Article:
After nearly 20 years, they continue to “just play.” Countless feelings flow from their jazz dialogs—bliss, surprise, urgency, playfulness. When they improvise, shimmering chordal cascades coming from Chong’s baritone alternate with intricate melodic sequences travelling like quicksilver up and down the fretboard of Yasui’s bass.
At the NAMM music trade show in Southern California, both have played ukulele in the Kamaka booth. Several times during the annual event, they also have performed at the restaurant/music venue Happa in a showcase of fellow Kamaka ukulele players, including Bryan Tolentino. In January, 2019, they appeared as a ukulele-bass duo.
It’s time for the highly-anticipated last set, their set: Like a pair of seasoned dancers, they conjure musical moods as they play “The Nearness of You,” “Wahini Ilikea,” two by Antonio Carlos Jobim, and several other pieces. The improvisations prompt hoots and claps of praise. Too soon, it seems, Chong tells the audience this will be their final number. Pausing, he looks at Yasui questioningly.
“Let’s play ‘My Funny Valentine,’” says Yasui quietly.
Shaking his head, Chong replies, “’Take the A Train.’”
Yasui screws up his face. “I hate that piece,” he mutters.
“A Train” it is. They take off at full throttle for a wild ride.
As a ukulele duo, Yasui and Chong create equally potent magic. The 2010 documentary Mighty Uke shows them playing while relaxing on chaise lounges under a shady tree. As they whip out a red-hot rendition of “Sophisticated Hula,” the camera captures furrowed brows, subtle smiles, expectant glances, and the occasional chuckle. They end with a flourish of synchronized chords followed by hearty laughter. Twice the pair has played with the Hawaii Symphony Orchestra, performing individually and as a ukulele duo.
To explain their musical chemistry, they say that, first of all, they’re friends. Also very important is their shared musical background. Growing up, both had a passion to play the ukulele. “I had it on the table beside the bed and I’d play until I felt sleepy,” says Yasui. “When I woke up, the first thing I did was play.”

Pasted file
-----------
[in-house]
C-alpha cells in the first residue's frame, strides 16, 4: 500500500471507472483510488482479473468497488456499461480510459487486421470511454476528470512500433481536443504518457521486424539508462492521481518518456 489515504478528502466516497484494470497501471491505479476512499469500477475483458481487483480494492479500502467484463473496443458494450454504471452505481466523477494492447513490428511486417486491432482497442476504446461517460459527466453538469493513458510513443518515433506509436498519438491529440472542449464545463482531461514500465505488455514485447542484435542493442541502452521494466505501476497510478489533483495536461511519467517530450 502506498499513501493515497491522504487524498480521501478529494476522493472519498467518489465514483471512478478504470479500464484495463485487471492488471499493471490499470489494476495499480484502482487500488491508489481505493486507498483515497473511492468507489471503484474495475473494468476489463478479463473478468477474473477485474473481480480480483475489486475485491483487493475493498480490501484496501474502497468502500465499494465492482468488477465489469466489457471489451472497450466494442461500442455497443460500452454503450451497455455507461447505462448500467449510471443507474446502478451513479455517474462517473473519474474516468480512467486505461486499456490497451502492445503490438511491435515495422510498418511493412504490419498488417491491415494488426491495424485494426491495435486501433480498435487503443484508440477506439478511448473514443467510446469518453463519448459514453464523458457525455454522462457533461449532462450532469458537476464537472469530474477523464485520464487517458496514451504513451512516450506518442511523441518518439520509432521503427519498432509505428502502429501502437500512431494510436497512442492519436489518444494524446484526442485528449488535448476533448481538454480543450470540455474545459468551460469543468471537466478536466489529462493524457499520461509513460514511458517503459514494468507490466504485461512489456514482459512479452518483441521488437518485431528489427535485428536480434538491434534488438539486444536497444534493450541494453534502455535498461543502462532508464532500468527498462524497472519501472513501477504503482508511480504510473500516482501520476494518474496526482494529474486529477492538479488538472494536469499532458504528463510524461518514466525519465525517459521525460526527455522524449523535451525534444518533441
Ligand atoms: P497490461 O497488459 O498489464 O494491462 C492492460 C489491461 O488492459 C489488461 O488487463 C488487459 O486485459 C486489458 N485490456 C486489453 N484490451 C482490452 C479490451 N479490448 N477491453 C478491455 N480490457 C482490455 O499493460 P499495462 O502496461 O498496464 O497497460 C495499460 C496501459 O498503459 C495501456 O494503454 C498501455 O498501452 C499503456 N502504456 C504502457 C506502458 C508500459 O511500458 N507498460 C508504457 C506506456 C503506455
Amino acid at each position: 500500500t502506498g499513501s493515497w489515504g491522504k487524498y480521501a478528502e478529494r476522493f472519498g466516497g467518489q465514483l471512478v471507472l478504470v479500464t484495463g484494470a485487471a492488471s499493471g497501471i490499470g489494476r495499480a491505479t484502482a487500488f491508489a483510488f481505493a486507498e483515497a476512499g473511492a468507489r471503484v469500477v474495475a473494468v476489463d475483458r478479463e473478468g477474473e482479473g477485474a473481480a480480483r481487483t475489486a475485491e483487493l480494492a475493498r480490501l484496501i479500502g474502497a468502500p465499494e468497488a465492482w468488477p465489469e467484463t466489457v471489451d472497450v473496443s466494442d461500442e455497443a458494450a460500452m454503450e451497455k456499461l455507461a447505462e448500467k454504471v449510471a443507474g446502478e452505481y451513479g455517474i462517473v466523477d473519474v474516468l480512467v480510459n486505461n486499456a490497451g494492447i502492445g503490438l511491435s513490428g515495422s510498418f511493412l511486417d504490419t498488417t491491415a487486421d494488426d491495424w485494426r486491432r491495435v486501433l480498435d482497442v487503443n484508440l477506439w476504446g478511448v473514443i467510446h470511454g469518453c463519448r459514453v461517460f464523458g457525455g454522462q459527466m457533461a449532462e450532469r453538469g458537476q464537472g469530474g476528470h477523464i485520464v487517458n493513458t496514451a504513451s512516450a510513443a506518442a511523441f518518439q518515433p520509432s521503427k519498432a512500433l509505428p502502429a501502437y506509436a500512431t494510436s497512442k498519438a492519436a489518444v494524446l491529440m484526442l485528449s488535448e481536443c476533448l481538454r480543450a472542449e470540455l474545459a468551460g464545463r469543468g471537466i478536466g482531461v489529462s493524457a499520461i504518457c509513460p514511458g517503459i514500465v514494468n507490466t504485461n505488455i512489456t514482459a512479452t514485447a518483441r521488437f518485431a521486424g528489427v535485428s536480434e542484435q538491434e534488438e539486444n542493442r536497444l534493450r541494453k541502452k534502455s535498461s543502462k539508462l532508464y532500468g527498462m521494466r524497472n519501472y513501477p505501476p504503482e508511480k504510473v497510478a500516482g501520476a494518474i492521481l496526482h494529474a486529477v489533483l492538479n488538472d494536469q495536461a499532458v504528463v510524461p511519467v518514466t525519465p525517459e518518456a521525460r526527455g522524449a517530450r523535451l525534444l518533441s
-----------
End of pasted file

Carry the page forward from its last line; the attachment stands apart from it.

Yasui and Chong learned by ear, copying songs from the radio. Yasui remembers figuring out chords for “Mule Train” and other songs he heard on J. Akuhead Pupule’s morning program on KGMB, an AM station in Honolulu. They created accompaniments to Hawaiian songs. Listening to Jesse Kalima’s high-speed rendition of “The Stars and Stripes Forever” gave them goosebumps. Both stayed in sync with popular music. Yasui constantly listened to the 78s his father lugged home so frequently of artists such as Benny Goodman, Woody Herman, and the Andrews Sisters. Later, he and Chong plugged into the sounds of John Coltrane, Miles Davis, Bill Evans, and other jazz trailblazers. But Lyle Ritz’s album How About Uke? was a revelation to them because it introduced the jazz capabilities of the ukulele. This was the musical background they shared—separately. According to Chong, the major difference between them is that “[Yasui] went to college and got a PhD and I didn’t.”
The eminent Dr. Yasui’s academic career began with a false start. “I was the first one in my family to go to college. I majored in business, not knowing anything about business and not interested in it. When I flunked accounting, I transferred to the music department.”
When the department would not approve the ukulele as an instrument major, Yasui chose baritone horn, which he had played in high school, adding double-bass as an extra instrument. Some classes demanded special effort because he’d had little exposure to classical music. On the other hand, he reaped benefits from playing ukulele with the radio. “All the theory and aural training was easy for me because I had learned by ear whereas other students were struggling.”
Theory and composition courses so enthralled him that he went to study them in graduate school at Northwestern University, outside of Chicago. But Yasui-the-scholar always co-existed with Yasui-the-musician. He taught himself classical guitar with such zeal that by the time he completed his PhD, his playing was beyond proficient; way beyond. “A large part of my musical identity is as a classical guitarist,” he says. “My repertoire in this area consists mostly of standard classical guitar pieces plus some original compositions, transcriptions, and arrangements.”
Decades later, when he was performing regularly in a classical guitar duo, Yasui began adapting classical right-hand technique to the ukulele.
In 1972, he joined the music faculty at University of Hawaii at Manoa. Primarily teaching theory and composition, he also took on classes in jazz improvisation and classical guitar. He coached the double-bass ensemble as well.
THE UKULELE SUMMIT